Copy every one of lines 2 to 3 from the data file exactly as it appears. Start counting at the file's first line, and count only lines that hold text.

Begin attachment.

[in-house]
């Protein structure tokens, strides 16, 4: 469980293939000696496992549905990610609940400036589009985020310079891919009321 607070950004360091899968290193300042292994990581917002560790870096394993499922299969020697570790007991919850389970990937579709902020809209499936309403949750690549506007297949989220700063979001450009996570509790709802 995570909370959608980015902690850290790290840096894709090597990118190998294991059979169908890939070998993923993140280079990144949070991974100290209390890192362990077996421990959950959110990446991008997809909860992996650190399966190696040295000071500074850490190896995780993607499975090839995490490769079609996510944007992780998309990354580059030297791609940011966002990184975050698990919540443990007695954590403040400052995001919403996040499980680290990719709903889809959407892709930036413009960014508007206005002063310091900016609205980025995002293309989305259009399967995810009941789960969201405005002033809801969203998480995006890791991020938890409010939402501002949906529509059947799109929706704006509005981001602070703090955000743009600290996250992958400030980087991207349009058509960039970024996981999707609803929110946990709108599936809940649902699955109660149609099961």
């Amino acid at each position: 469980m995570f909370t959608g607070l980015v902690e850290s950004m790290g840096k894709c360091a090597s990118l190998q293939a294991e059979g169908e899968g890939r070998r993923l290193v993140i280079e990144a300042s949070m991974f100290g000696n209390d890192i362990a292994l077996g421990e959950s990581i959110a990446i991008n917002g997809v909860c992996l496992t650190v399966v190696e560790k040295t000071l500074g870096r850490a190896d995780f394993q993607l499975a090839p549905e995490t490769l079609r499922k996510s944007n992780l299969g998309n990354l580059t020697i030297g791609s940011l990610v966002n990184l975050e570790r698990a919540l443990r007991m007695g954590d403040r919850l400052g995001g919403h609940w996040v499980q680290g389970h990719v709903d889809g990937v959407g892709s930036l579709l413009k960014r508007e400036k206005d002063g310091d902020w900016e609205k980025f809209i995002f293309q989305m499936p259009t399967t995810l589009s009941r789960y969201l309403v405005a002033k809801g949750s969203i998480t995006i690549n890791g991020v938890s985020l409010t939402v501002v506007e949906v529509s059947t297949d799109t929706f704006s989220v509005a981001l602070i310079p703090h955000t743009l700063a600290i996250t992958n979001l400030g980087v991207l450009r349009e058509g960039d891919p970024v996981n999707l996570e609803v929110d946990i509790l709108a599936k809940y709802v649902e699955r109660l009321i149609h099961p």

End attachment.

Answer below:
């Protein structure tokens, strides 16, 4: 469980293939000696496992549905990610609940400036589009985020310079891919009321 607070950004360091899968290193300042292994990581917002560790870096394993499922299969020697570790007991919850389970990937579709902020809209499936309403949750690549506007297949989220700063979001450009996570509790709802 995570909370959608980015902690850290790290840096894709090597990118190998294991059979169908890939070998993923993140280079990144949070991974100290209390890192362990077996421990959950959110990446991008997809909860992996650190399966190696040295000071500074850490190896995780993607499975090839995490490769079609996510944007992780998309990354580059030297791609940011966002990184975050698990919540443990007695954590403040400052995001919403996040499980680290990719709903889809959407892709930036413009960014508007206005002063310091900016609205980025995002293309989305259009399967995810009941789960969201405005002033809801969203998480995006890791991020938890409010939402501002949906529509059947799109929706704006509005981001602070703090955000743009600290996250992958400030980087991207349009058509960039970024996981999707609803929110946990709108599936809940649902699955109660149609099961």
């Amino acid at each position: 469980m995570f909370t959608g607070l980015v902690e850290s950004m790290g840096k894709c360091a090597s990118l190998q293939a294991e059979g169908e899968g890939r070998r993923l290193v993140i280079e990144a300042s949070m991974f100290g000696n209390d890192i362990a292994l077996g421990e959950s990581i959110a990446i991008n917002g997809v909860c992996l496992t650190v399966v190696e560790k040295t000071l500074g870096r850490a190896d995780f394993q993607l499975a090839p549905e995490t490769l079609r499922k996510s944007n992780l299969g998309n990354l580059t020697i030297g791609s940011l990610v966002n990184l975050e570790r698990a919540l443990r007991m007695g954590d403040r919850l400052g995001g919403h609940w996040v499980q680290g389970h990719v709903d889809g990937v959407g892709s930036l579709l413009k960014r508007e400036k206005d002063g310091d902020w900016e609205k980025f809209i995002f293309q989305m499936p259009t399967t995810l589009s009941r789960y969201l309403v405005a002033k809801g949750s969203i998480t995006i690549n890791g991020v938890s985020l409010t939402v501002v506007e949906v529509s059947t297949d799109t929706f704006s989220v509005a981001l602070i310079p703090h955000t743009l700063a600290i996250t992958n979001l400030g980087v991207l450009r349009e058509g960039d891919p970024v996981n999707l996570e609803v929110d946990i509790l709108a599936k809940y709802v649902e699955r109660l009321i149609h099961p």